Animation - Understanding Immunotherapy for Lung Cancer
This animation explains how immunotherapy works for lung cancer. Immunotherapy uses medicine to stimulate the body's immune system to recognize and attack cancer cells. The immunotherapy drugs that are most often used to treat lung cancer are called "checkpoint inhibitors." On the surface of cancer cells there are proteins that “put the brakes” on the immune system. They serve as “checkpoints” that stop the immune system from launching an all-out assault on cancer. Checkpoint inhibitors work by “taking off the brakes” and giving the immune system free rein to release special cells called T cells that attack the cancer. Watch to learn about checkpoint proteins called PD-1, PD-L1, CTLA-4, considerations for combining immunotherapy with chemotherapy, as well as learn about possible side effects of immunotherapy for lung cancer.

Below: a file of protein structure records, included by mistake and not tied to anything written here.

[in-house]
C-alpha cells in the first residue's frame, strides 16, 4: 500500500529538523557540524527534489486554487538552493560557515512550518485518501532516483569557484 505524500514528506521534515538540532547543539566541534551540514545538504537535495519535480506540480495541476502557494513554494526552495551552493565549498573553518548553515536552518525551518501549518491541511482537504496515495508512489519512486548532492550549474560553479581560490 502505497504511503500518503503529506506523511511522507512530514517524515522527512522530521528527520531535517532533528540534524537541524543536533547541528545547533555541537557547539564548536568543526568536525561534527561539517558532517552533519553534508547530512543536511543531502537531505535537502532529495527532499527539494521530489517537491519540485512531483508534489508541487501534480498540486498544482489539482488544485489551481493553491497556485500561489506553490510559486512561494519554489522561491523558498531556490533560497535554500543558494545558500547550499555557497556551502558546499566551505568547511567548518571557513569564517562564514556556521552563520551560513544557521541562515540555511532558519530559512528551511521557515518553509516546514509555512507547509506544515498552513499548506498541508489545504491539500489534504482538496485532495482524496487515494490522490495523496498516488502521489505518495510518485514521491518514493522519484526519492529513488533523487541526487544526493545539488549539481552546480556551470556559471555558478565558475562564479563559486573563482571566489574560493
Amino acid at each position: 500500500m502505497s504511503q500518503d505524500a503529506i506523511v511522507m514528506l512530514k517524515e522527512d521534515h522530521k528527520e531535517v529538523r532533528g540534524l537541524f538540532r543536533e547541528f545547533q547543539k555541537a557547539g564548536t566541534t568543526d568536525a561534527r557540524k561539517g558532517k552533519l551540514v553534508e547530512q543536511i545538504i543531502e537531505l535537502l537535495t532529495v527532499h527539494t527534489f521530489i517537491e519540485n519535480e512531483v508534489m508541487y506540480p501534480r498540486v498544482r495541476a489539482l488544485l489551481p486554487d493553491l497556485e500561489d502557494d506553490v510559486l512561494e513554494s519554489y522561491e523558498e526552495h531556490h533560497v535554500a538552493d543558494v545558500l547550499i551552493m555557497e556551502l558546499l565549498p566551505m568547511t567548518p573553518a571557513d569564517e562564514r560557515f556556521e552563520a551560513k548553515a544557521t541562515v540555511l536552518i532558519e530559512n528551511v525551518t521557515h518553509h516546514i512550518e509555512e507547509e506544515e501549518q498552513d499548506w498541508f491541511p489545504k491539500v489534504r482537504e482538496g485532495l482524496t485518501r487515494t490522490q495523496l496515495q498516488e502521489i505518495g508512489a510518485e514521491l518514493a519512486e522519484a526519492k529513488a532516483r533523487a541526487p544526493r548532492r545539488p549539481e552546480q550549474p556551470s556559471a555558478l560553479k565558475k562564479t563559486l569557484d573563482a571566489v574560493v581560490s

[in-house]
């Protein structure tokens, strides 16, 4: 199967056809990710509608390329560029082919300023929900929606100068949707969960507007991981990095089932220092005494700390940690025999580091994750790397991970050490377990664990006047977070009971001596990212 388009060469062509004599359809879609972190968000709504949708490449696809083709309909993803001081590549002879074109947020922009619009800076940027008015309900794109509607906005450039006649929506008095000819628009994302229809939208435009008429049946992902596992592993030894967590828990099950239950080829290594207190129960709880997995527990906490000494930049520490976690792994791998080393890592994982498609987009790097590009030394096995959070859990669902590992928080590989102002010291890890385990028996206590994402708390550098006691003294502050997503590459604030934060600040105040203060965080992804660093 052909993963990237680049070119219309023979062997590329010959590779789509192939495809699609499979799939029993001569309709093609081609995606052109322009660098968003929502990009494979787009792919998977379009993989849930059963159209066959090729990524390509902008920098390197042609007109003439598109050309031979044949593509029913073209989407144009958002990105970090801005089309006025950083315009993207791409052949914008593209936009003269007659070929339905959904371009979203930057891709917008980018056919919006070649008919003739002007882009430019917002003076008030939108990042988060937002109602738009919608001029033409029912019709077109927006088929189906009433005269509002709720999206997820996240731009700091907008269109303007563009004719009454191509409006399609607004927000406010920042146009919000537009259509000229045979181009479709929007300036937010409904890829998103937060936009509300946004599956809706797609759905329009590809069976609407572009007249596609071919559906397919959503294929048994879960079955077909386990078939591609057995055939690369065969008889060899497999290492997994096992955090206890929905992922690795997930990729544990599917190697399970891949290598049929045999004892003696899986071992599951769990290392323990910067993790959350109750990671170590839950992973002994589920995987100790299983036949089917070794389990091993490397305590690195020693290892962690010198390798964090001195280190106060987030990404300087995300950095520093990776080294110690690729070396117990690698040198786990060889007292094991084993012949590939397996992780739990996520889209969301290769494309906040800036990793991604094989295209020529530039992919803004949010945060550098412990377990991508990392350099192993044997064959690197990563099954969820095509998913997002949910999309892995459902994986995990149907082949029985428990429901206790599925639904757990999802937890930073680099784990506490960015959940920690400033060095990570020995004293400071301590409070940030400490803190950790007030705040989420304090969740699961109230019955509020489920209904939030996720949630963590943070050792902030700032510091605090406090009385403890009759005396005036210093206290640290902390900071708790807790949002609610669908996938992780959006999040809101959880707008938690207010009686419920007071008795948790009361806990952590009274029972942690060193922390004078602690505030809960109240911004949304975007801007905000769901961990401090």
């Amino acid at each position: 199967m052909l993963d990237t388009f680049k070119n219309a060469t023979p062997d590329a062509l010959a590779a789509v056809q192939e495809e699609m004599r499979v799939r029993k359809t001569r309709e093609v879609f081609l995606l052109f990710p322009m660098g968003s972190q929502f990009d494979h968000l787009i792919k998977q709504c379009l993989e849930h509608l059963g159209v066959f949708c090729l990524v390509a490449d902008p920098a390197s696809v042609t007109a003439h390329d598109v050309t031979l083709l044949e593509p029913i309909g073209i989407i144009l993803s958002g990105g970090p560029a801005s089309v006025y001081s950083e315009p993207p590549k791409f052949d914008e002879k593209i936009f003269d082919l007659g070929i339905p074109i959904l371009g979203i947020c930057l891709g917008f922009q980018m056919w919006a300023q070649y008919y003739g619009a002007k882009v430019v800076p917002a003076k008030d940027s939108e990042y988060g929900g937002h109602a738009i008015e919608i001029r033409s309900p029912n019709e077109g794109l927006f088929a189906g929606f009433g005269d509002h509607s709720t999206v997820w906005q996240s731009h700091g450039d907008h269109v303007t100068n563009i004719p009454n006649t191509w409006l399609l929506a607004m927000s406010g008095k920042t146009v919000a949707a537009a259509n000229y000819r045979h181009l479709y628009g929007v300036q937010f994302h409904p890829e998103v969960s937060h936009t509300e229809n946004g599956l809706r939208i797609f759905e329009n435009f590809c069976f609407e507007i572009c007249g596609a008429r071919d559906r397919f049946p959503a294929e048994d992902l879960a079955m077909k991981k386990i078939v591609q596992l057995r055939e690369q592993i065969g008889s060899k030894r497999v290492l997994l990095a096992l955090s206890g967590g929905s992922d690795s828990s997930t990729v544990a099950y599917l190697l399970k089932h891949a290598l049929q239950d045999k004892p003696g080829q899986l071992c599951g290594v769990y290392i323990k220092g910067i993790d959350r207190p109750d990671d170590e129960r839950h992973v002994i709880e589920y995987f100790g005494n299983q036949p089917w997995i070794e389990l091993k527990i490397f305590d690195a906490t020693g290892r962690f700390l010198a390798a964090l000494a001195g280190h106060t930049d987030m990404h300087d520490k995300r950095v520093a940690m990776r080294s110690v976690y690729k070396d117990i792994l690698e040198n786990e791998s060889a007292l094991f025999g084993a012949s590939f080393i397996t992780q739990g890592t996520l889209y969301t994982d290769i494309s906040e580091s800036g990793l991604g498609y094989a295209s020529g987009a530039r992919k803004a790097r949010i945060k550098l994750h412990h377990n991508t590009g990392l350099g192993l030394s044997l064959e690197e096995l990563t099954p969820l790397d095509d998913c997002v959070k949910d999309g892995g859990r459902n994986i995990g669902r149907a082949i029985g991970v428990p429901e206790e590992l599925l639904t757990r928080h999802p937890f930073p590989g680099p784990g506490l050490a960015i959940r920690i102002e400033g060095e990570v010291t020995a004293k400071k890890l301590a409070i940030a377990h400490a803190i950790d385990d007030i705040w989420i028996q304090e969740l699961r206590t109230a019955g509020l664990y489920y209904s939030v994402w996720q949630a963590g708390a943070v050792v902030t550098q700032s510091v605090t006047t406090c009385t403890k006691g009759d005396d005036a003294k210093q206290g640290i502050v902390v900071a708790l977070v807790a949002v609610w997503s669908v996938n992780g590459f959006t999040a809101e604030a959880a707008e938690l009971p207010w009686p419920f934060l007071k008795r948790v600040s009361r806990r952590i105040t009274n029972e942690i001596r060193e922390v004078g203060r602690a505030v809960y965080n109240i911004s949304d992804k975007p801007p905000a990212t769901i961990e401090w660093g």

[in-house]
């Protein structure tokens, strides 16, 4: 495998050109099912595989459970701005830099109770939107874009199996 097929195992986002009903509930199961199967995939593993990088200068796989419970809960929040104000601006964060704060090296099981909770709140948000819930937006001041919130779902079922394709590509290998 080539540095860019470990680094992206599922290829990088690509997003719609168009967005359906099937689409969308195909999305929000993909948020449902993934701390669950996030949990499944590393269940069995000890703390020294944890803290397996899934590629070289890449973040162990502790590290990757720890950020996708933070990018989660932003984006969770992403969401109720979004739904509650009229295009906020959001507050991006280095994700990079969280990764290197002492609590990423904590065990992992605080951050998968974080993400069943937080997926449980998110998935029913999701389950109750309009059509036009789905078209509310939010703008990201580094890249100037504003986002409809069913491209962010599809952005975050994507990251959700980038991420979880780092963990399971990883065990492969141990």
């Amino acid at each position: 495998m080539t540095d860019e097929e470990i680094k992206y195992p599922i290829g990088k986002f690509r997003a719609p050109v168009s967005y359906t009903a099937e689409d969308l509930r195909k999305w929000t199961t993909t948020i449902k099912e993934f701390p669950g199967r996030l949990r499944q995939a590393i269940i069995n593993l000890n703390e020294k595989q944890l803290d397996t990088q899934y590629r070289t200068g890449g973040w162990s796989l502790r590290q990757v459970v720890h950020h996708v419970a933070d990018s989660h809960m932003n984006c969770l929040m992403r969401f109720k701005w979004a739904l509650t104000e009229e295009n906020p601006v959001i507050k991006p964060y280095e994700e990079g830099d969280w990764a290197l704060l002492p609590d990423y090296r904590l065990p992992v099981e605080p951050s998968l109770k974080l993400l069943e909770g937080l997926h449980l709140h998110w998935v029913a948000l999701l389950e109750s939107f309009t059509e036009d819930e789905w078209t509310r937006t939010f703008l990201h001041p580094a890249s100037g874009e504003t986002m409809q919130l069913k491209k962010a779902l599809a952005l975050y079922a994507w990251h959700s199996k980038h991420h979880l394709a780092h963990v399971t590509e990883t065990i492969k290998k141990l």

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This educational activity has been developed by
A Breath of Hope Lung Foundation and Mechanisms in Medicine Inc.
This activity is supported by educational grants from AstraZeneca Pharmaceuticals, Bristol-Myers Squibb Foundation Inc., Bristol-Myers Squibb Grants and Giving, Foundation Medicine, Genentech, Jazz Pharmaceuticals, Merck Sharp & Dohme LLC, Neogenomics, Novartis, Pfizer, and Takeda Oncology.
This website is part of the Animated Patient™ series developed by Mechanisms in Medicine Inc., to provide highly visual formats of learning for patients to improve their understanding, make informed decisions, and partner with their healthcare professionals for optimal outcomes.